Transcriptome networks identify mechanisms of viral and nonviral asthma exacerbations in children

Matthew C. Altman, Michelle A. Gill, Elizabeth Whalen, Denise C. Babineau, Baomei Shao, Andrew H. Liu, Brett Jepson, Rebecca S. Gruchalla, George T. O’Connor, Jacqueline A. Pongracic, Carolyn M. Kercsmar, Gurjit K. Khurana Hershey, Edward M. Zoratti, Christine C. Johnson, Stephen J. Teach, Meyer Kattan, Leonard B. Bacharier, Avraham Beigelman, Steve M. Sigelman, Scott PresnellJames E. Gern, Peter J. Gergen, Lisa M. Wheatley, Alkis Togias, William W. Busse, Daniel J. Jackson

Research output: Contribution to journalArticlepeer-review

96 Scopus citations


Respiratory infections are common precursors to asthma exacerbations in children, but molecular immune responses that determine whether and how an infection causes an exacerbation are poorly understood. By using systems-scale network analysis, we identify repertoires of cellular transcriptional pathways that lead to and underlie distinct patterns of asthma exacerbation. Specifically, in both virus-associated and nonviral exacerbations, we demonstrate a set of core exacerbation modules, among which epithelial-associated SMAD3 signaling is upregulated and lymphocyte response pathways are downregulated early in exacerbation, followed by later upregulation of effector pathways including epidermal growth factor receptor signaling, extracellular matrix production, mucus hypersecretion, and eosinophil activation. We show an additional set of multiple inflammatory cell pathways involved in virus-associated exacerbations, in contrast to squamous cell pathways associated with nonviral exacerbations. Our work introduces an in vivo molecular platform to investigate, in a clinical setting, both the mechanisms of disease pathogenesis and therapeutic targets to modify exacerbations.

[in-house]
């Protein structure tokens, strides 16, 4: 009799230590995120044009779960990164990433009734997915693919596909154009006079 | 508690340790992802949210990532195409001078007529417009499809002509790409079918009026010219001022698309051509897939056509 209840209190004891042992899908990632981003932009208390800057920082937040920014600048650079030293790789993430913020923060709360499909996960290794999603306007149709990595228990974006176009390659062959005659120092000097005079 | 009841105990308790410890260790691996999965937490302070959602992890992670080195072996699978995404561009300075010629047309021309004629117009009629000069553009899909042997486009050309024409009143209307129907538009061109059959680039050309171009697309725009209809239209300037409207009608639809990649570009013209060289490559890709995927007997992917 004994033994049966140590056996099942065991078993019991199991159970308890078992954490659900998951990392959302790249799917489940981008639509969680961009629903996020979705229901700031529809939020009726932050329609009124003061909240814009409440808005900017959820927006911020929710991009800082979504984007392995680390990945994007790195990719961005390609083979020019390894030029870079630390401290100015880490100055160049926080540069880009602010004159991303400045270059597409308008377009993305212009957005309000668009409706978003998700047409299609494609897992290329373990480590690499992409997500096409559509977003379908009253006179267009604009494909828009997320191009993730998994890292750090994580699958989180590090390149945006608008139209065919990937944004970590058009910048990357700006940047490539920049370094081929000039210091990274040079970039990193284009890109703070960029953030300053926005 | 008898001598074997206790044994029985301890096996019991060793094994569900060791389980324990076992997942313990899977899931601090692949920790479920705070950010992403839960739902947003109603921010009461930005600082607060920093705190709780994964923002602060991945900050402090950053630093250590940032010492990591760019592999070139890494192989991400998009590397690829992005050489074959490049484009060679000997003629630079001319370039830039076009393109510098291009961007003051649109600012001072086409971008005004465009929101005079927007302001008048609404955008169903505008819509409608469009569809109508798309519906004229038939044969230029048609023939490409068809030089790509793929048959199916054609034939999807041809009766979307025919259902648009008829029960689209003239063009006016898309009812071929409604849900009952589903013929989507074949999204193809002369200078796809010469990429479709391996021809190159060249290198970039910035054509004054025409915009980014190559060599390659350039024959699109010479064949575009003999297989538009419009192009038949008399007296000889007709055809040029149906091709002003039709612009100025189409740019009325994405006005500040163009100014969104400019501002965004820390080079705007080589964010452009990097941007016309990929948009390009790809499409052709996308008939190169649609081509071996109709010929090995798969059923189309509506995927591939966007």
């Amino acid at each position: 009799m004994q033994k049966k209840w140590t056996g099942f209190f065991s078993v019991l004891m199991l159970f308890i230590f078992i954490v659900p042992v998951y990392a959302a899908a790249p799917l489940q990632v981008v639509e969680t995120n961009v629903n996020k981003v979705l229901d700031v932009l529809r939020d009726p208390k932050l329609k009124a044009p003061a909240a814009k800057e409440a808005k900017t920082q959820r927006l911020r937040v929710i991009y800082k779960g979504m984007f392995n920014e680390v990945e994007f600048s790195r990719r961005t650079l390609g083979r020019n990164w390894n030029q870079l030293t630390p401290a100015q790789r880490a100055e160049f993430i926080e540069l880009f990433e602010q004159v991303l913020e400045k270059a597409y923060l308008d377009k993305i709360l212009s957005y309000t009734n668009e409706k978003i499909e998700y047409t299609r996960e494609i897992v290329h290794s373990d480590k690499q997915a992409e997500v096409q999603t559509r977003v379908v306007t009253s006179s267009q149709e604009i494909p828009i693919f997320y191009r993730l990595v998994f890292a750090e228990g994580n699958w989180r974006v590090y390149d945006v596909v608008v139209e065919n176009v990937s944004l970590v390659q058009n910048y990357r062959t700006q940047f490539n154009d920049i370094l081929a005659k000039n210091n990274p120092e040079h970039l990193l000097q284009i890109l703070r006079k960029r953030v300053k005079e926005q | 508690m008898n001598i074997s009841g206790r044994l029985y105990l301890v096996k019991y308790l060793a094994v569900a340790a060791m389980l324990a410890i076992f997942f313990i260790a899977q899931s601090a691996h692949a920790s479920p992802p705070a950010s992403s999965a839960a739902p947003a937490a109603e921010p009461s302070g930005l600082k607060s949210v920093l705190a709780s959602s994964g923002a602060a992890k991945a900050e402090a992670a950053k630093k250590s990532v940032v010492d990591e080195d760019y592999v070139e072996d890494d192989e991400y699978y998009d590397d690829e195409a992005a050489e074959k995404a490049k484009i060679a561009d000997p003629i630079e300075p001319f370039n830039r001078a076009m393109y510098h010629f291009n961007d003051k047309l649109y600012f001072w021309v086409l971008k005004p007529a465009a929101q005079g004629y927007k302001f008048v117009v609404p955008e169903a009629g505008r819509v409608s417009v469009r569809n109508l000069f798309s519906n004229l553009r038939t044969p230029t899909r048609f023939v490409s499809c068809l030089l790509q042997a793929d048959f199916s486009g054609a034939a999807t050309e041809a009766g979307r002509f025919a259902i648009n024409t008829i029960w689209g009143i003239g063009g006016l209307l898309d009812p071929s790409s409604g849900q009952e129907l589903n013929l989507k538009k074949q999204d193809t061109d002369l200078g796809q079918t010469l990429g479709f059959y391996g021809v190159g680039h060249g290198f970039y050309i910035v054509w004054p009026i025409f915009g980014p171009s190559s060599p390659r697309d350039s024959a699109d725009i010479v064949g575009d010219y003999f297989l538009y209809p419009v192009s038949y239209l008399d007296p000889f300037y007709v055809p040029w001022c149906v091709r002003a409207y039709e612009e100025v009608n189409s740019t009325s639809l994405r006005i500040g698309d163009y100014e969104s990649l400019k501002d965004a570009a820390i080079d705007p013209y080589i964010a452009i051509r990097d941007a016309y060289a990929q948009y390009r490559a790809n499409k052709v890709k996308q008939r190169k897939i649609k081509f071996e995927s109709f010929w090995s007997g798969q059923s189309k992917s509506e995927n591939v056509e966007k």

Original languageEnglish
Pages (from-to)637-651
Number of pages15
JournalNature immunology
Issue number5
StatePublished - May 1 2019


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